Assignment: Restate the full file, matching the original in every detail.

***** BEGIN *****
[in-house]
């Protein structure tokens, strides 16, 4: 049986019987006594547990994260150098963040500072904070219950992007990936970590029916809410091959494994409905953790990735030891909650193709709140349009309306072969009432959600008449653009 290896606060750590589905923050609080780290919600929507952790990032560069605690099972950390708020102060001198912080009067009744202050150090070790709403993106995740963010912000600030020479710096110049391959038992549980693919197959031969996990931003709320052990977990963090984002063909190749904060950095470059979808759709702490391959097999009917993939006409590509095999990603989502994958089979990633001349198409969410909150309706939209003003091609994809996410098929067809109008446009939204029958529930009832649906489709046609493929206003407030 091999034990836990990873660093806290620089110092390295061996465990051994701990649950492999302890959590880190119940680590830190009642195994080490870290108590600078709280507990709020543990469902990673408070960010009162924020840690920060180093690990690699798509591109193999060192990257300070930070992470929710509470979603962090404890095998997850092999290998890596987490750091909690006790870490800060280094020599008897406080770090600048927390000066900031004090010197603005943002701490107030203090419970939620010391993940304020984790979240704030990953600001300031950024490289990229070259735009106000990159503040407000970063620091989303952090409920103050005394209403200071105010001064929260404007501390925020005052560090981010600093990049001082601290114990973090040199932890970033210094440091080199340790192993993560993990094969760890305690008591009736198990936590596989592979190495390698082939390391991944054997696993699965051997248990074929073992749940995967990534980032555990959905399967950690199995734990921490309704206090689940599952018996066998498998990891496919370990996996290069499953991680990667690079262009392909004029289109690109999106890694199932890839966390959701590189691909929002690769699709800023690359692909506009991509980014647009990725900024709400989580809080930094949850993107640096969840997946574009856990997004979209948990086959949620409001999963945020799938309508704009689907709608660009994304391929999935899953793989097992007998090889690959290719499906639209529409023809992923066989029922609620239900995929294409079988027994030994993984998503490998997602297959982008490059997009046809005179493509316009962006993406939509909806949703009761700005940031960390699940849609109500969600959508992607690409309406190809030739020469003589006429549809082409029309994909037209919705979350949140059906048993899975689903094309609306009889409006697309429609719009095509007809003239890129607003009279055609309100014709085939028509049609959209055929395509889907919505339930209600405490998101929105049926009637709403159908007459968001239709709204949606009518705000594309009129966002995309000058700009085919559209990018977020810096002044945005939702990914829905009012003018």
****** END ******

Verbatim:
[in-house]
């Protein structure tokens, strides 16, 4: 049986019987006594547990994260150098963040500072904070219950992007990936970590029916809410091959494994409905953790990735030891909650193709709140349009309306072969009432959600008449653009 290896606060750590589905923050609080780290919600929507952790990032560069605690099972950390708020102060001198912080009067009744202050150090070790709403993106995740963010912000600030020479710096110049391959038992549980693919197959031969996990931003709320052990977990963090984002063909190749904060950095470059979808759709702490391959097999009917993939006409590509095999990603989502994958089979990633001349198409969410909150309706939209003003091609994809996410098929067809109008446009939204029958529930009832649906489709046609493929206003407030 091999034990836990990873660093806290620089110092390295061996465990051994701990649950492999302890959590880190119940680590830190009642195994080490870290108590600078709280507990709020543990469902990673408070960010009162924020840690920060180093690990690699798509591109193999060192990257300070930070992470929710509470979603962090404890095998997850092999290998890596987490750091909690006790870490800060280094020599008897406080770090600048927390000066900031004090010197603005943002701490107030203090419970939620010391993940304020984790979240704030990953600001300031950024490289990229070259735009106000990159503040407000970063620091989303952090409920103050005394209403200071105010001064929260404007501390925020005052560090981010600093990049001082601290114990973090040199932890970033210094440091080199340790192993993560993990094969760890305690008591009736198990936590596989592979190495390698082939390391991944054997696993699965051997248990074929073992749940995967990534980032555990959905399967950690199995734990921490309704206090689940599952018996066998498998990891496919370990996996290069499953991680990667690079262009392909004029289109690109999106890694199932890839966390959701590189691909929002690769699709800023690359692909506009991509980014647009990725900024709400989580809080930094949850993107640096969840997946574009856990997004979209948990086959949620409001999963945020799938309508704009689907709608660009994304391929999935899953793989097992007998090889690959290719499906639209529409023809992923066989029922609620239900995929294409079988027994030994993984998503490998997602297959982008490059997009046809005179493509316009962006993406939509909806949703009761700005940031960390699940849609109500969600959508992607690409309406190809030739020469003589006429549809082409029309994909037209919705979350949140059906048993899975689903094309609306009889409006697309429609719009095509007809003239890129607003009279055609309100014709085939028509049609959209055929395509889907919505339930209600405490998101929105049926009637709403159908007459968001239709709204949606009518705000594309009129966002995309000058700009085919559209990018977020810096002044945005939702990914829905009012003018």